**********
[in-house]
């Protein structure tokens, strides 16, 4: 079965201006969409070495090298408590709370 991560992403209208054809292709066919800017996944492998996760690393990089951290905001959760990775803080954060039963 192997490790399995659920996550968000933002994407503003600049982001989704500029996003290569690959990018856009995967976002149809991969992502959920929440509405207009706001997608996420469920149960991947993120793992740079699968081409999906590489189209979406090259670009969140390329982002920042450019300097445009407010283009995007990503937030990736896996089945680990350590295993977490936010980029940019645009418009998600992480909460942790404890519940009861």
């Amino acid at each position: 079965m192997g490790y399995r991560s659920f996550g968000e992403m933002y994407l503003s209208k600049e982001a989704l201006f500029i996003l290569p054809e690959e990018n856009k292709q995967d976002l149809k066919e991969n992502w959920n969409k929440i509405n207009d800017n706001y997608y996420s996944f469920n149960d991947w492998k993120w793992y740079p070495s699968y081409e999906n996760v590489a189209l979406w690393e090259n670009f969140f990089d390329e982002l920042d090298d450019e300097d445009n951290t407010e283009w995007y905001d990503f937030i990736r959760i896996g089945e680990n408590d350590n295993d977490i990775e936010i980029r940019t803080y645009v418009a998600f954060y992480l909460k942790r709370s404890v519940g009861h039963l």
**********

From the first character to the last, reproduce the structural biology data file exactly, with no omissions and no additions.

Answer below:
[in-house]
């Protein structure tokens, strides 16, 4: 079965201006969409070495090298408590709370 991560992403209208054809292709066919800017996944492998996760690393990089951290905001959760990775803080954060039963 192997490790399995659920996550968000933002994407503003600049982001989704500029996003290569690959990018856009995967976002149809991969992502959920929440509405207009706001997608996420469920149960991947993120793992740079699968081409999906590489189209979406090259670009969140390329982002920042450019300097445009407010283009995007990503937030990736896996089945680990350590295993977490936010980029940019645009418009998600992480909460942790404890519940009861």
């Amino acid at each position: 079965m192997g490790y399995r991560s659920f996550g968000e992403m933002y994407l503003s209208k600049e982001a989704l201006f500029i996003l290569p054809e690959e990018n856009k292709q995967d976002l149809k066919e991969n992502w959920n969409k929440i509405n207009d800017n706001y997608y996420s996944f469920n149960d991947w492998k993120w793992y740079p070495s699968y081409e999906n996760v590489a189209l979406w690393e090259n670009f969140f990089d390329e982002l920042d090298d450019e300097d445009n951290t407010e283009w995007y905001d990503f937030i990736r959760i896996g089945e680990n408590d350590n295993d977490i990775e936010i980029r940019t803080y645009v418009a998600f954060y992480l909460k942790r709370s404890v519940g009861h039963l």